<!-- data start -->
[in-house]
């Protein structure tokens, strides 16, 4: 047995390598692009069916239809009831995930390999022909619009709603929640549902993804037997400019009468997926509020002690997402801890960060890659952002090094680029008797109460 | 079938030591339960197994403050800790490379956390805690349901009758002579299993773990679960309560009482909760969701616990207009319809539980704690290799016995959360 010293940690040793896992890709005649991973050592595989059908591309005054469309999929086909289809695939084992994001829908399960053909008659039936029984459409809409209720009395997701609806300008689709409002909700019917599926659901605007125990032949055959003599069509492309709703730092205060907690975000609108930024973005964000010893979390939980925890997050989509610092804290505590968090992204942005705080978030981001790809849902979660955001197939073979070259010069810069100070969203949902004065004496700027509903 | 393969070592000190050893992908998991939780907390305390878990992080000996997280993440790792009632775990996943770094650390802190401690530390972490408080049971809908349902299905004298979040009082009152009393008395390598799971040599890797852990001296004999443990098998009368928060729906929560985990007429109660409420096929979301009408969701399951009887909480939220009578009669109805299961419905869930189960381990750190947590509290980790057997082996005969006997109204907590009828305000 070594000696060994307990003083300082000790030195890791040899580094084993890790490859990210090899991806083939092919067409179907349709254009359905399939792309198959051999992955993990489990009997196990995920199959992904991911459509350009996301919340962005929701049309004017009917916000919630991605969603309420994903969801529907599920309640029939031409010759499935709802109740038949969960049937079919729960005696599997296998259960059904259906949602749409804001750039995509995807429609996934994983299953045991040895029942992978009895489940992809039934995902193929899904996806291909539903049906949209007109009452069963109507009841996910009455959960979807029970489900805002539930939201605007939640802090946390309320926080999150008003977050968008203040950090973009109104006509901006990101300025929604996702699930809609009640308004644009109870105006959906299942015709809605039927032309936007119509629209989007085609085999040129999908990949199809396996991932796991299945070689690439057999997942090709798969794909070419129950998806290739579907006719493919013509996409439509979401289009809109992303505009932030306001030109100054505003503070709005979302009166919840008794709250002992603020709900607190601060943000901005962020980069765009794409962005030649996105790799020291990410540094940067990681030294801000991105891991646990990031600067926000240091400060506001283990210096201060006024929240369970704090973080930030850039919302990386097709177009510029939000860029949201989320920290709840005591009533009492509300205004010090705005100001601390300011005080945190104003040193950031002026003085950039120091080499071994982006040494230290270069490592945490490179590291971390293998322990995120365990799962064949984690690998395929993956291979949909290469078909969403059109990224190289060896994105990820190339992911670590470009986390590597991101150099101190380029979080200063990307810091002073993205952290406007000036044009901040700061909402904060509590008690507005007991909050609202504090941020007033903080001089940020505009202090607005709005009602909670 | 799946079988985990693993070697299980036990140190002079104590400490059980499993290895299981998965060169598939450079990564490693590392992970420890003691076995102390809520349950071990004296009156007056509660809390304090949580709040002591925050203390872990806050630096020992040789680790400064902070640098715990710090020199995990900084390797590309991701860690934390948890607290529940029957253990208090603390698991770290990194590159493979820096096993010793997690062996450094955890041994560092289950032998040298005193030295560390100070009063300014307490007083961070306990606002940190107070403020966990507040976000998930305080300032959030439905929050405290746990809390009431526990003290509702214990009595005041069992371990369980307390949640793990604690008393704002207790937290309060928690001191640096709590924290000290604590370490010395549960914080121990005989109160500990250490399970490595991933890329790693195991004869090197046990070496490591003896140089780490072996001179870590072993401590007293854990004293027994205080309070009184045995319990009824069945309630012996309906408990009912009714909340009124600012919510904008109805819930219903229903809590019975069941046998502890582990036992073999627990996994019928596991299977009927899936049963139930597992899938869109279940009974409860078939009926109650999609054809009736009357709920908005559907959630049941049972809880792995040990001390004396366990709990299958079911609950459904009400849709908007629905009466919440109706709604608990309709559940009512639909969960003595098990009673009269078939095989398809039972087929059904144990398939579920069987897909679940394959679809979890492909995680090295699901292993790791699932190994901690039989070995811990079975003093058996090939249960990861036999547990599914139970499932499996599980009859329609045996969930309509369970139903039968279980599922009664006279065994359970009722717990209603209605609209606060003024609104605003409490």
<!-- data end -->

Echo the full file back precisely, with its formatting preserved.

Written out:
[in-house]
């Protein structure tokens, strides 16, 4: 047995390598692009069916239809009831995930390999022909619009709603929640549902993804037997400019009468997926509020002690997402801890960060890659952002090094680029008797109460 | 079938030591339960197994403050800790490379956390805690349901009758002579299993773990679960309560009482909760969701616990207009319809539980704690290799016995959360 010293940690040793896992890709005649991973050592595989059908591309005054469309999929086909289809695939084992994001829908399960053909008659039936029984459409809409209720009395997701609806300008689709409002909700019917599926659901605007125990032949055959003599069509492309709703730092205060907690975000609108930024973005964000010893979390939980925890997050989509610092804290505590968090992204942005705080978030981001790809849902979660955001197939073979070259010069810069100070969203949902004065004496700027509903 | 393969070592000190050893992908998991939780907390305390878990992080000996997280993440790792009632775990996943770094650390802190401690530390972490408080049971809908349902299905004298979040009082009152009393008395390598799971040599890797852990001296004999443990098998009368928060729906929560985990007429109660409420096929979301009408969701399951009887909480939220009578009669109805299961419905869930189960381990750190947590509290980790057997082996005969006997109204907590009828305000 070594000696060994307990003083300082000790030195890791040899580094084993890790490859990210090899991806083939092919067409179907349709254009359905399939792309198959051999992955993990489990009997196990995920199959992904991911459509350009996301919340962005929701049309004017009917916000919630991605969603309420994903969801529907599920309640029939031409010759499935709802109740038949969960049937079919729960005696599997296998259960059904259906949602749409804001750039995509995807429609996934994983299953045991040895029942992978009895489940992809039934995902193929899904996806291909539903049906949209007109009452069963109507009841996910009455959960979807029970489900805002539930939201605007939640802090946390309320926080999150008003977050968008203040950090973009109104006509901006990101300025929604996702699930809609009640308004644009109870105006959906299942015709809605039927032309936007119509629209989007085609085999040129999908990949199809396996991932796991299945070689690439057999997942090709798969794909070419129950998806290739579907006719493919013509996409439509979401289009809109992303505009932030306001030109100054505003503070709005979302009166919840008794709250002992603020709900607190601060943000901005962020980069765009794409962005030649996105790799020291990410540094940067990681030294801000991105891991646990990031600067926000240091400060506001283990210096201060006024929240369970704090973080930030850039919302990386097709177009510029939000860029949201989320920290709840005591009533009492509300205004010090705005100001601390300011005080945190104003040193950031002026003085950039120091080499071994982006040494230290270069490592945490490179590291971390293998322990995120365990799962064949984690690998395929993956291979949909290469078909969403059109990224190289060896994105990820190339992911670590470009986390590597991101150099101190380029979080200063990307810091002073993205952290406007000036044009901040700061909402904060509590008690507005007991909050609202504090941020007033903080001089940020505009202090607005709005009602909670 | 799946079988985990693993070697299980036990140190002079104590400490059980499993290895299981998965060169598939450079990564490693590392992970420890003691076995102390809520349950071990004296009156007056509660809390304090949580709040002591925050203390872990806050630096020992040789680790400064902070640098715990710090020199995990900084390797590309991701860690934390948890607290529940029957253990208090603390698991770290990194590159493979820096096993010793997690062996450094955890041994560092289950032998040298005193030295560390100070009063300014307490007083961070306990606002940190107070403020966990507040976000998930305080300032959030439905929050405290746990809390009431526990003290509702214990009595005041069992371990369980307390949640793990604690008393704002207790937290309060928690001191640096709590924290000290604590370490010395549960914080121990005989109160500990250490399970490595991933890329790693195991004869090197046990070496490591003896140089780490072996001179870590072993401590007293854990004293027994205080309070009184045995319990009824069945309630012996309906408990009912009714909340009124600012919510904008109805819930219903229903809590019975069941046998502890582990036992073999627990996994019928596991299977009927899936049963139930597992899938869109279940009974409860078939009926109650999609054809009736009357709920908005559907959630049941049972809880792995040990001390004396366990709990299958079911609950459904009400849709908007629905009466919440109706709604608990309709559940009512639909969960003595098990009673009269078939095989398809039972087929059904144990398939579920069987897909679940394959679809979890492909995680090295699901292993790791699932190994901690039989070995811990079975003093058996090939249960990861036999547990599914139970499932499996599980009859329609045996969930309509369970139903039968279980599922009664006279065994359970009722717990209603209605609209606060003024609104605003409490």